Excessive stress, quick and heavy weight loss, normal hormone changes, other medical problems, surgery and vitamin under- or overuse can also lead to hair loss. Using too many chemicals on the hair, like those found in hair dyes, permanents and straighteners, can also be the culprits. Overuse of certain types of styling tools like hair dryers, hot rollers, curling irons or straight irons can damage the hair, causing it to break away from the scalp. Even something as simple as too much washing, rubbing of the hair, or pulling it tight for styling can cause damage, particularly when the hair is wet.

Unfortunately, in some instances hair loss can be permanent with or without treatment. While many medical conditions that lead to hair loss can be treated, there's no guarantee of a return to normal hair growth patterns. Women who experience cancer, for example, may find their hair grows back thicker than before chemotherapy and radiation. Others, on the other hand, find it doesn't grow back at all or that it is sporadic in nature.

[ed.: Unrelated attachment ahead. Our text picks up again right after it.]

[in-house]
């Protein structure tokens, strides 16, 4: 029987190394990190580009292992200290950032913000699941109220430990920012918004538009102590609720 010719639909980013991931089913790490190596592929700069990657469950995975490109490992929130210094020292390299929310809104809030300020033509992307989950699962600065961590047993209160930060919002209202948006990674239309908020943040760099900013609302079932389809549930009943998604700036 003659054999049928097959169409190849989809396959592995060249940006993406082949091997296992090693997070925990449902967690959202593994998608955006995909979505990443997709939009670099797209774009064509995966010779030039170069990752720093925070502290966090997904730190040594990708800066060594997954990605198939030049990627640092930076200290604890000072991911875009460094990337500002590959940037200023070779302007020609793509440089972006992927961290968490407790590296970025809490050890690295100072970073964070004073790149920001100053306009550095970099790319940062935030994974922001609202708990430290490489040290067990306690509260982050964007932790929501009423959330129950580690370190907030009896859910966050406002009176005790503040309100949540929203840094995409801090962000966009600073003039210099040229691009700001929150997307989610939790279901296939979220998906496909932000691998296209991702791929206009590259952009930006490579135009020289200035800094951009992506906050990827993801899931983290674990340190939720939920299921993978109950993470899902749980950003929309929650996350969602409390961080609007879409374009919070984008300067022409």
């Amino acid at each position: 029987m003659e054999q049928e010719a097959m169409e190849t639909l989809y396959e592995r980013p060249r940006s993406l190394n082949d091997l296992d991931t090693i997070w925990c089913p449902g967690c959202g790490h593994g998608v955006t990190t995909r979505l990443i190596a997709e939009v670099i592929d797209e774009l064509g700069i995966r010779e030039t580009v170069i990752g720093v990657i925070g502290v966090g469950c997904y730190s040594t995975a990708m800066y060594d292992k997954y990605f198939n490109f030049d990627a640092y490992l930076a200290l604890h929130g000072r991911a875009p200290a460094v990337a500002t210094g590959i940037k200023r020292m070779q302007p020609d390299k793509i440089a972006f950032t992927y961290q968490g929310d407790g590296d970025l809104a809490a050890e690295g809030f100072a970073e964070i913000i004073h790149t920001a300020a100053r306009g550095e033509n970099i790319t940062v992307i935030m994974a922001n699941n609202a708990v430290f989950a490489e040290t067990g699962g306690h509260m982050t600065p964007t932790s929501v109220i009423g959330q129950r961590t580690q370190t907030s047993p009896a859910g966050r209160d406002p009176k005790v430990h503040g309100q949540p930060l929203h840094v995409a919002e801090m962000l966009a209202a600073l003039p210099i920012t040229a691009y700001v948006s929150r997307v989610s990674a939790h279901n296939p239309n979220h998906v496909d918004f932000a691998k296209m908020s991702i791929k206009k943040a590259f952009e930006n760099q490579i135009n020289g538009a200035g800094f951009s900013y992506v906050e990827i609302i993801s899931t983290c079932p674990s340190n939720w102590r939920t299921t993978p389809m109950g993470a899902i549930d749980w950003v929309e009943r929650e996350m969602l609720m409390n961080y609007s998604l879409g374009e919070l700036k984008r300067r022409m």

In cases where chemical or product causes hair fall out, or when drugs cause the problem, hair may grow back once use of those items is stopped. However, that isn't always the case, and hair may very well grow back differently than it did previously. It depends upon how much damage was actually done to the hair follicle itself. The same can be said for use styling tools and hair styling products.

If stress or quick and heavy weight loss is the cause, a change in diet maybe called for to ensure new hair growth. Diets need to be rich in proteins, fruits, vegetables and whole grains and need to contain fewer food items that are fatty or sugary in nature. Chicken, eggs and fish are high in proteins that are good for the hair. Liver, nuts and soybeans contain much-needed biotin, which helps to thicken the hair shaft. Beef and certain types of seafood like clams, crabs, oysters and salmon are rich in vitamin B5, which is essential for new hair growth, as is the folic acid in brown rice, grains and leaf vegetables.

Vitamin supplements may also help many women grow new hair if the follicle isn't damaged. One of the best on the market for that purpose is Healthy Hair, Skin and Nails by Andrew Lessman. The product is sold on Home Shopping Network (HSN) for as low as $12.99 for one month's supply.